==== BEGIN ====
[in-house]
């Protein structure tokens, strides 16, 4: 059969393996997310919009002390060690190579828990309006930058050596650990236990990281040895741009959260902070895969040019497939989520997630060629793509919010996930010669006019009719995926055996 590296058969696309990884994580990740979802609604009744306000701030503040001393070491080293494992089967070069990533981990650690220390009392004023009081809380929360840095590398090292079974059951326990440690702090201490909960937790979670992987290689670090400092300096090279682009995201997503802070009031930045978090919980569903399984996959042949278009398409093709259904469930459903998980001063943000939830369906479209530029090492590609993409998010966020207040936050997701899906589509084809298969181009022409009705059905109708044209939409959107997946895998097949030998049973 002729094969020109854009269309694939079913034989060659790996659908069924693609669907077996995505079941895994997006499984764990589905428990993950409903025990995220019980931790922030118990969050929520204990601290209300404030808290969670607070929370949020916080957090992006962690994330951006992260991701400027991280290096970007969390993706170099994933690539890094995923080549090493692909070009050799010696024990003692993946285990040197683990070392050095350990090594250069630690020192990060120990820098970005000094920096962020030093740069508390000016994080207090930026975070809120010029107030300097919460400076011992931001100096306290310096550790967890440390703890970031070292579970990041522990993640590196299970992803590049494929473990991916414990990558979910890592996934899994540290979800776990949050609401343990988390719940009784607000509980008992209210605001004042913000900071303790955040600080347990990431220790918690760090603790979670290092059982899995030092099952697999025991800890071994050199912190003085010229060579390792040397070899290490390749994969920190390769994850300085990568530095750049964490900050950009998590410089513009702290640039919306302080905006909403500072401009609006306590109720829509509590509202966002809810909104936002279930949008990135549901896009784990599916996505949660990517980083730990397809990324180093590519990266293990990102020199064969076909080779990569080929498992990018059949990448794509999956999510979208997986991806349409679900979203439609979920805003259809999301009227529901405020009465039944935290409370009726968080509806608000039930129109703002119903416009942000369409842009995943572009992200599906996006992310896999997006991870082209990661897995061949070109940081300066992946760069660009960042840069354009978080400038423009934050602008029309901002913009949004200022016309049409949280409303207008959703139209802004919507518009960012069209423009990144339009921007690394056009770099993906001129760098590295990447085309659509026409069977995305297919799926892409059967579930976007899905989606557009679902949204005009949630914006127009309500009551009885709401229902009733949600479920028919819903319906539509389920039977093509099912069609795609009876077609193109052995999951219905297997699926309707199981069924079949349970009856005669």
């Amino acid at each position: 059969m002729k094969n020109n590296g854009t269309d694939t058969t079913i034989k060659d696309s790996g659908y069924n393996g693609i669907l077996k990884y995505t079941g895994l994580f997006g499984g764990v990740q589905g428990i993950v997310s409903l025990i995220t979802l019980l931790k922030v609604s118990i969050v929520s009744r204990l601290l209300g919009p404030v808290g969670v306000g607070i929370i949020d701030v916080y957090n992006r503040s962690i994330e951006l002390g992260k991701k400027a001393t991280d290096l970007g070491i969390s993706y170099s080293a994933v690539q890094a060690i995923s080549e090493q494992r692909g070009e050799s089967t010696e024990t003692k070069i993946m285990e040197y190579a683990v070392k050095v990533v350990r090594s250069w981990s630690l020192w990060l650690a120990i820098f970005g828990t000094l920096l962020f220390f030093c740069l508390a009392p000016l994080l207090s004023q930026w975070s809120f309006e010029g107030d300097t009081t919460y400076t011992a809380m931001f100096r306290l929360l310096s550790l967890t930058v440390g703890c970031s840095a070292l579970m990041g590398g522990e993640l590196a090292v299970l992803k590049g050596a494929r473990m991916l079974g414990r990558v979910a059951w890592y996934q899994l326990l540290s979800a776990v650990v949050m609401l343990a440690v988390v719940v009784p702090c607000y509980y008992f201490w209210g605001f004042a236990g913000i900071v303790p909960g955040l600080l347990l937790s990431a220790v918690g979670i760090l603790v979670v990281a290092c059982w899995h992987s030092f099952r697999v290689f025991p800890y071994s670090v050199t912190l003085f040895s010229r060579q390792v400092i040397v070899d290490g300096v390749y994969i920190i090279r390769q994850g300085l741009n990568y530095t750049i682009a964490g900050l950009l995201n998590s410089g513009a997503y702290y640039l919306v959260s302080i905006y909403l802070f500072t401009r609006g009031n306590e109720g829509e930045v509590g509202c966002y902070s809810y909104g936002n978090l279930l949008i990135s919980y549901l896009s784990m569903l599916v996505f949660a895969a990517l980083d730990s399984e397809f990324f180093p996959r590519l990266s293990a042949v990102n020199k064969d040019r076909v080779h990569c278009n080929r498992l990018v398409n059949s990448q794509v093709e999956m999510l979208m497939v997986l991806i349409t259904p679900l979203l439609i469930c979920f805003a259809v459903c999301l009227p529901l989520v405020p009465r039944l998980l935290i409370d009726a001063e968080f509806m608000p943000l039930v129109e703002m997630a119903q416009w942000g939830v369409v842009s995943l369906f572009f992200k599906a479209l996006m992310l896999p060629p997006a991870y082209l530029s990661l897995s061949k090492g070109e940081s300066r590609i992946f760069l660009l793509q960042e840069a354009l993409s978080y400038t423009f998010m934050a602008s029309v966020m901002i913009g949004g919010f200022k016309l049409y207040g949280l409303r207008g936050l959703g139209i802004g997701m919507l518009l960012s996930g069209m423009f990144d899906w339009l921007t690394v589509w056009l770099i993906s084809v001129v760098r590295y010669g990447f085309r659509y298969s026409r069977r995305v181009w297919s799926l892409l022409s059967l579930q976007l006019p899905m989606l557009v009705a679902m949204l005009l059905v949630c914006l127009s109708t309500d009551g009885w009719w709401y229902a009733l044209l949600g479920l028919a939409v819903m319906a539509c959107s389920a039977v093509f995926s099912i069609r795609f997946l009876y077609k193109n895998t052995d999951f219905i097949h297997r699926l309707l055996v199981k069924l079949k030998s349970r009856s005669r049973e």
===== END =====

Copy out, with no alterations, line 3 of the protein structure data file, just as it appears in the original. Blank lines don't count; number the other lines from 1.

């Amino acid at each position: 059969m002729k094969n020109n590296g854009t269309d694939t058969t079913i034989k060659d696309s790996g659908y069924n393996g693609i669907l077996k990884y995505t079941g895994l994580f997006g499984g764990v990740q589905g428990i993950v997310s409903l025990i995220t979802l019980l931790k922030v609604s118990i969050v929520s009744r204990l601290l209300g919009p404030v808290g969670v306000g607070i929370i949020d701030v916080y957090n992006r503040s962690i994330e951006l002390g992260k991701k400027a001393t991280d290096l970007g070491i969390s993706y170099s080293a994933v690539q890094a060690i995923s080549e090493q494992r692909g070009e050799s089967t010696e024990t003692k070069i993946m285990e040197y190579a683990v070392k050095v990533v350990r090594s250069w981990s630690l020192w990060l650690a120990i820098f970005g828990t000094l920096l962020f220390f030093c740069l508390a009392p000016l994080l207090s004023q930026w975070s809120f309006e010029g107030d300097t009081t919460y400076t011992a809380m931001f100096r306290l929360l310096s550790l967890t930058v440390g703890c970031s840095a070292l579970m990041g590398g522990e993640l590196a090292v299970l992803k590049g050596a494929r473990m991916l079974g414990r990558v979910a059951w890592y996934q899994l326990l540290s979800a776990v650990v949050m609401l343990a440690v988390v719940v009784p702090c607000y509980y008992f201490w209210g605001f004042a236990g913000i900071v303790p909960g955040l600080l347990l937790s990431a220790v918690g979670i760090l603790v979670v990281a290092c059982w899995h992987s030092f099952r697999v290689f025991p800890y071994s670090v050199t912190l003085f040895s010229r060579q390792v400092i040397v070899d290490g300096v390749y994969i920190i090279r390769q994850g300085l741009n990568y530095t750049i682009a964490g900050l950009l995201n998590s410089g513009a997503y702290y640039l919306v959260s302080i905006y909403l802070f500072t401009r609006g009031n306590e109720g829509e930045v509590g509202c966002y902070s809810y909104g936002n978090l279930l949008i990135s919980y549901l896009s784990m569903l599916v996505f949660a895969a990517l980083d730990s399984e397809f990324f180093p996959r590519l990266s293990a042949v990102n020199k064969d040019r076909v080779h990569c278009n080929r498992l990018v398409n059949s990448q794509v093709e999956m999510l979208m497939v997986l991806i349409t259904p679900l979203l439609i469930c979920f805003a259809v459903c999301l009227p529901l989520v405020p009465r039944l998980l935290i409370d009726a001063e968080f509806m608000p943000l039930v129109e703002m997630a119903q416009w942000g939830v369409v842009s995943l369906f572009f992200k599906a479209l996006m992310l896999p060629p997006a991870y082209l530029s990661l897995s061949k090492g070109e940081s300066r590609i992946f760069l660009l793509q960042e840069a354009l993409s978080y400038t423009f998010m934050a602008s029309v966020m901002i913009g949004g919010f200022k016309l049409y207040g949280l409303r207008g936050l959703g139209i802004g997701m919507l518009l960012s996930g069209m423009f990144d899906w339009l921007t690394v589509w056009l770099i993906s084809v001129v760098r590295y010669g990447f085309r659509y298969s026409r069977r995305v181009w297919s799926l892409l022409s059967l579930q976007l006019p899905m989606l557009v009705a679902m949204l005009l059905v949630c914006l127009s109708t309500d009551g009885w009719w709401y229902a009733l044209l949600g479920l028919a939409v819903m319906a539509c959107s389920a039977v093509f995926s099912i069609r795609f997946l009876y077609k193109n895998t052995d999951f219905i097949h297997r699926l309707l055996v199981k069924l079949k030998s349970r009856s005669r049973e």